In the U.S., we don’t have any national public holidays in the month of August—no wonder the summer seems to drag on, right? But in some countries they celebrate some very odd ones during August, compared to what we’re used to here in the States.
Taiwanese Valentine’s Day—In Taiwan, the Qixi Festival is celebrated on August 17th, when many Chinese couples schedule their wedding day and hold traditional ceremonies (in traditional costumes like you see above). Weddings held en masse are also common. The traditional folk tale behind Qixi Day is a story about a downtrodden ox-herder who falls in love with a fairy maiden, even though an ordinary mortal cannot marry the daughter of a god. When the Queen Fairy Mother finds out, she takes back her daughter and keeps them separated with a line drawn in the stars, which becomes the heavenly Milky Way. The story has a happy ending though, as the couple is allowed to see each other—but only during one day of the year, on Qixi Day.
Today more than 70% of Chinese couples celebrate the holiday in one way or another, with a romantic dinner being the most popular, followed by gifts for their S.O., movie dates, writing love letters, and going to a motel to celebrate(!). That last one is surely universal?
Aussies use the extra day for a long weekend to go on trips or to attend the annual Harts Range races, an activity filled day of riding, bbq and dancing. Others go to the town of Adelaide River to have a traditional Railway Picnic, the way the holiday got started back in the late 1800s—as a way to give the hard working rail workers of the area a day of rest and fun.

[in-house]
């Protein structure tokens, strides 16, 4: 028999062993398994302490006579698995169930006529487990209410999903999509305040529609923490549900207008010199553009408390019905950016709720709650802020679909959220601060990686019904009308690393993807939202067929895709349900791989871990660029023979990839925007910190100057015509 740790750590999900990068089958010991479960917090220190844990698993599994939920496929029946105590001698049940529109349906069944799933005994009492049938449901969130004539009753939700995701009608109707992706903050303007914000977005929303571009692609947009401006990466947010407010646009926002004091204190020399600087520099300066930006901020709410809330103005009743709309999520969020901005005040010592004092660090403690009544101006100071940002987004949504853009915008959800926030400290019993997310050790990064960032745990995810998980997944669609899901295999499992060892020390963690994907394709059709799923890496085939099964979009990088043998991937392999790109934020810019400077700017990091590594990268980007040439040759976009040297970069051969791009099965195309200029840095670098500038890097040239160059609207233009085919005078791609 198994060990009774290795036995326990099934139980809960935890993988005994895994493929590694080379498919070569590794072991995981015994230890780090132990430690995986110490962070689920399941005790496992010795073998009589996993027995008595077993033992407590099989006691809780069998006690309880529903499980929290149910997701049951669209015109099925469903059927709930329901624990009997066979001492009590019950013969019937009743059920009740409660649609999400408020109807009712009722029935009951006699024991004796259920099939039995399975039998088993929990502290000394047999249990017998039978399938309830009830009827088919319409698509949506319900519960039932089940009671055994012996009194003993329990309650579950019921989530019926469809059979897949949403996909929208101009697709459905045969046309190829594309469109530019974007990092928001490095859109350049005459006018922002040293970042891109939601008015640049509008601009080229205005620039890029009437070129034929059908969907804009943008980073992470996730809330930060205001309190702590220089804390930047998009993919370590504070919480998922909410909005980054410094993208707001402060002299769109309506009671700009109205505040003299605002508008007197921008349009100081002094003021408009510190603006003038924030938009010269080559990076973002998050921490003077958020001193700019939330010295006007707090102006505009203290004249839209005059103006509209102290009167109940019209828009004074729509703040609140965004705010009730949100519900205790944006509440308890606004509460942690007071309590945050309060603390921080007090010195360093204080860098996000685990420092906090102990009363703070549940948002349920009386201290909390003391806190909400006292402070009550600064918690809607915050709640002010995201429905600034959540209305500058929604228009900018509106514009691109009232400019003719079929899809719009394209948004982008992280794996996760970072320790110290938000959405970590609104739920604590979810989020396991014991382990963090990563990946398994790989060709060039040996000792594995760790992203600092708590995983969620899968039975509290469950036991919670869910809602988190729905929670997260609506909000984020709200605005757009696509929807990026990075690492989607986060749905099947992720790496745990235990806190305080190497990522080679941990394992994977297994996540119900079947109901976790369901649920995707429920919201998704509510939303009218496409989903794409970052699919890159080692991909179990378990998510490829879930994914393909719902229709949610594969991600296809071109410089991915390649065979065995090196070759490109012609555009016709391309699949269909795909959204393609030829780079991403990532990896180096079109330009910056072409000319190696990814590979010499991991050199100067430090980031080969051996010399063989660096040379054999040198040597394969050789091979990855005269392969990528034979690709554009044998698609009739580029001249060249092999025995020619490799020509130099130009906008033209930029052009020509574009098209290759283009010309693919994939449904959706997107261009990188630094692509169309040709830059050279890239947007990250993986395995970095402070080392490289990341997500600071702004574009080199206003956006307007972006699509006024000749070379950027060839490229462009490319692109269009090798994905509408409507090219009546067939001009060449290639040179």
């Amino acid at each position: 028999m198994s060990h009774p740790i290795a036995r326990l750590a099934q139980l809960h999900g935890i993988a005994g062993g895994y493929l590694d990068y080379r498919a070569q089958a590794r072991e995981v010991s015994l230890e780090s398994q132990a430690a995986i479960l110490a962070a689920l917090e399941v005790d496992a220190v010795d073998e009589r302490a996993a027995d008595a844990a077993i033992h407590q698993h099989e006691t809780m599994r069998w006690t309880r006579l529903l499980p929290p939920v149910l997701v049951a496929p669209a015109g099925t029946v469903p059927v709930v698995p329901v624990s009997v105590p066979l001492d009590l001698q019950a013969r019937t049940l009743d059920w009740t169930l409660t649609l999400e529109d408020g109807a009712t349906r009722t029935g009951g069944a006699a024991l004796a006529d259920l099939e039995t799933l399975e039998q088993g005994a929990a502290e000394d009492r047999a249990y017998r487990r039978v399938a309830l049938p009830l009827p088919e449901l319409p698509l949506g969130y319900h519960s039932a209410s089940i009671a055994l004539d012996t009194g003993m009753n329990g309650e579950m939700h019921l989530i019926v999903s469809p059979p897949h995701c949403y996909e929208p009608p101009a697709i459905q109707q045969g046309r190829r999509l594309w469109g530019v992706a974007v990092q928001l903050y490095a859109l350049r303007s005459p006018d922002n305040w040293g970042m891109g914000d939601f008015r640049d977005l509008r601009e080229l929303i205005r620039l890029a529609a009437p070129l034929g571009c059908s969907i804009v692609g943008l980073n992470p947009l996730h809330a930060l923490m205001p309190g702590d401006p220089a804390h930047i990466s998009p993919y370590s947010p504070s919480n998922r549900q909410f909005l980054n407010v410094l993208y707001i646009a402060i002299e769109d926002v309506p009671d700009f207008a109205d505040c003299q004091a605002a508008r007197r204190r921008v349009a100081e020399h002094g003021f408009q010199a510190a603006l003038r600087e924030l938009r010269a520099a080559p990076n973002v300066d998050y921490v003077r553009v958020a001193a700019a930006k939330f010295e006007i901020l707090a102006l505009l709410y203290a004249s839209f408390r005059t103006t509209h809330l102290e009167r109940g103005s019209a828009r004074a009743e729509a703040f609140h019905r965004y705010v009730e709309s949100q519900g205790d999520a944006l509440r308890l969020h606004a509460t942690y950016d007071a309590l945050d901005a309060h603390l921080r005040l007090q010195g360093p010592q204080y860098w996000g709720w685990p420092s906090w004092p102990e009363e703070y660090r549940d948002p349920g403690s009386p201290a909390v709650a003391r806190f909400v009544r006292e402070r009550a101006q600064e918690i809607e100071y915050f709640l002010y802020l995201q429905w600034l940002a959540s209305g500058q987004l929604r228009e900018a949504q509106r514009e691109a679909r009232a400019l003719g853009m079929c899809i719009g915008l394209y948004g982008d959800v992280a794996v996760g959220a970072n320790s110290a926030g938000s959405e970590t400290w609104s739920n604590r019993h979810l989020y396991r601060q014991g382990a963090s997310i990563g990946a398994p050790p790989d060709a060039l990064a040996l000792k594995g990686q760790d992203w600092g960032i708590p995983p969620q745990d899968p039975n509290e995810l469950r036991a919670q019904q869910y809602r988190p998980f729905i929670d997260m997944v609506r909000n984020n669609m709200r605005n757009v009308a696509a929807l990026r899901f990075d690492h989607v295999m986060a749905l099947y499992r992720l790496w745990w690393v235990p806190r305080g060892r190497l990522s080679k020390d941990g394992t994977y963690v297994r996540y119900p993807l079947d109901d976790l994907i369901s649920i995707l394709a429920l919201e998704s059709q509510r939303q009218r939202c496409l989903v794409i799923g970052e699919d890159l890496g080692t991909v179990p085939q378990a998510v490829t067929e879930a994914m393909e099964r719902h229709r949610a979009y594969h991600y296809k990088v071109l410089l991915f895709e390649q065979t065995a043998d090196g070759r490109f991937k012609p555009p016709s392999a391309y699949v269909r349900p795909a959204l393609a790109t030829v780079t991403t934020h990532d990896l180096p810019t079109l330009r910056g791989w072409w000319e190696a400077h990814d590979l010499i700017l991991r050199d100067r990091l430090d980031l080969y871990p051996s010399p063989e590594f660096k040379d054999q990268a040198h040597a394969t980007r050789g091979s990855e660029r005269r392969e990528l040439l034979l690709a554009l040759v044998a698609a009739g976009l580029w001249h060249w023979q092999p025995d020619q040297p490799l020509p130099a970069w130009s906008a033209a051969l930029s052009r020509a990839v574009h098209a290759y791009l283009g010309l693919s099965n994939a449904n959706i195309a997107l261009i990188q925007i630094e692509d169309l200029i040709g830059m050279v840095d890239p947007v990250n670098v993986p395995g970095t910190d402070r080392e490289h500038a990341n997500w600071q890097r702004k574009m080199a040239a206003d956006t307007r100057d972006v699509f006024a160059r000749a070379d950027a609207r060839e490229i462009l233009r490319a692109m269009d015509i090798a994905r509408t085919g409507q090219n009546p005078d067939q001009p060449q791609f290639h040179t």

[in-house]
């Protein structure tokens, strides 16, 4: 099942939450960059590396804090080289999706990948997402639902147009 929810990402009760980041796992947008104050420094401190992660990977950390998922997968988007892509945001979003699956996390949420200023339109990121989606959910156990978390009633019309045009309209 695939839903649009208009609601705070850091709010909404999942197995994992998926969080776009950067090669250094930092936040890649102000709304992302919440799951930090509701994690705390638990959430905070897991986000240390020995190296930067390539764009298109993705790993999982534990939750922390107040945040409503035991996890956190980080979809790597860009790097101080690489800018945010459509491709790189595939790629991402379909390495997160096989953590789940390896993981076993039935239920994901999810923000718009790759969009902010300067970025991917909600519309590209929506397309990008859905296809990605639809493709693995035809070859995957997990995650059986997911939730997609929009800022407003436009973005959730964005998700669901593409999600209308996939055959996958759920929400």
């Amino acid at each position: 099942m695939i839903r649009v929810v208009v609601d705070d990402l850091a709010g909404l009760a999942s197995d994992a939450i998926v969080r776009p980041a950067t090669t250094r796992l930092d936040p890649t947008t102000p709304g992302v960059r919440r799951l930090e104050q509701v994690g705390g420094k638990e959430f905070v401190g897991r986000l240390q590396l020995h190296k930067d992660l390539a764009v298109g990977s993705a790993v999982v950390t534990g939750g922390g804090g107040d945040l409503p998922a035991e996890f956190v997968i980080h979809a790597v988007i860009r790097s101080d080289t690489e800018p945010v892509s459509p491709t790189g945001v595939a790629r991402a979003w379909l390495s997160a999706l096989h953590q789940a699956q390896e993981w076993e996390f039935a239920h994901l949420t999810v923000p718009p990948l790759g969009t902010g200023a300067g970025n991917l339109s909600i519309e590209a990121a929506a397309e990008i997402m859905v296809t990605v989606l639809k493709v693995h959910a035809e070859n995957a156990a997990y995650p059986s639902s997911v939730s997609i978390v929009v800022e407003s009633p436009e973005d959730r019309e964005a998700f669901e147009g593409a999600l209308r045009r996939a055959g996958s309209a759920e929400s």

Since 1994, they have celebrated their favorite fruit that is recognized for its importance in Turkmenistan’s culture and history. Fairs and festivals are held in different regions of the country, inviting guests to taste their juiciest and sweetest melons in the world. Over 400 varieties of melon are grown here, including some of the rarest—not an easy feat considering more than 80% of Turkmenistan is desert. Hot sunny weather and long summers are natural factors which contribute to the Turkmen melon’s distinctive feature; a high sugar content that approaches 18 percent! Makes me want to try one…
“Yama No Hi” (Mountain Day)—Japan honors its mountains on August 11th, continuing this newly established national public holiday that was established in 2014. With the island nation being mostly mountainous, the Japanese have long revered their peaks—especially Mt. Fuji, a striking, nearly perfectly shaped active volcano and Japan’s highest elevation.
On Mountain Day, the Japanese are encouraged to take the day off, go hiking on the beautiful mountains, and spend some disposable income to help the economy. In truth, the first day off just got underway in 2016, so it may take some time to get traction and for people to go climbing. Apparently August 11 (8/11) was chosen because the kanji character for “8” resembles a mountain and the number “11” looks like two trees. That’s a good enough reason for me! “Yama-no-Hi” is Japan’s 16th public holiday.
Hawaii Admission Day—My home state joined the Union on August 21st, 1959. What was I doing in back in 1959? I was living in Hawaii and playing with swords instead of lightsabers, pretending to be “Zorro” instead of Obi Wan Kenobi. I mean, check out the old cars in the background! And BTW, if you don’t know who Zorro is, I’m not going to bother telling you. Just Google it.
If you want to celebrate Hawaii becoming our 50th state with me this month, eat “local food”, or better yet, make some local food at home. Like Loco Moco, Spam Musubi or Butter Mochi. There is no better comfort food, in my opinion.
Photos: “Chinese folk wedding”?by?llee_wu?is licensed under?CC BY-ND 2.0?
“a feudal picnic basket”?by?alex lang?is licensed under?CC BY-SA 2.0
“Fuji japan”?by?Travelbusy.com?is licensed under?CC BY 2.0
Rail Picnic from the Rail Heritage WA Archive
Statehood Girl from the Hawaii State Archives
“Swordfight” taken by Beatrice Tanimoto, circa 1959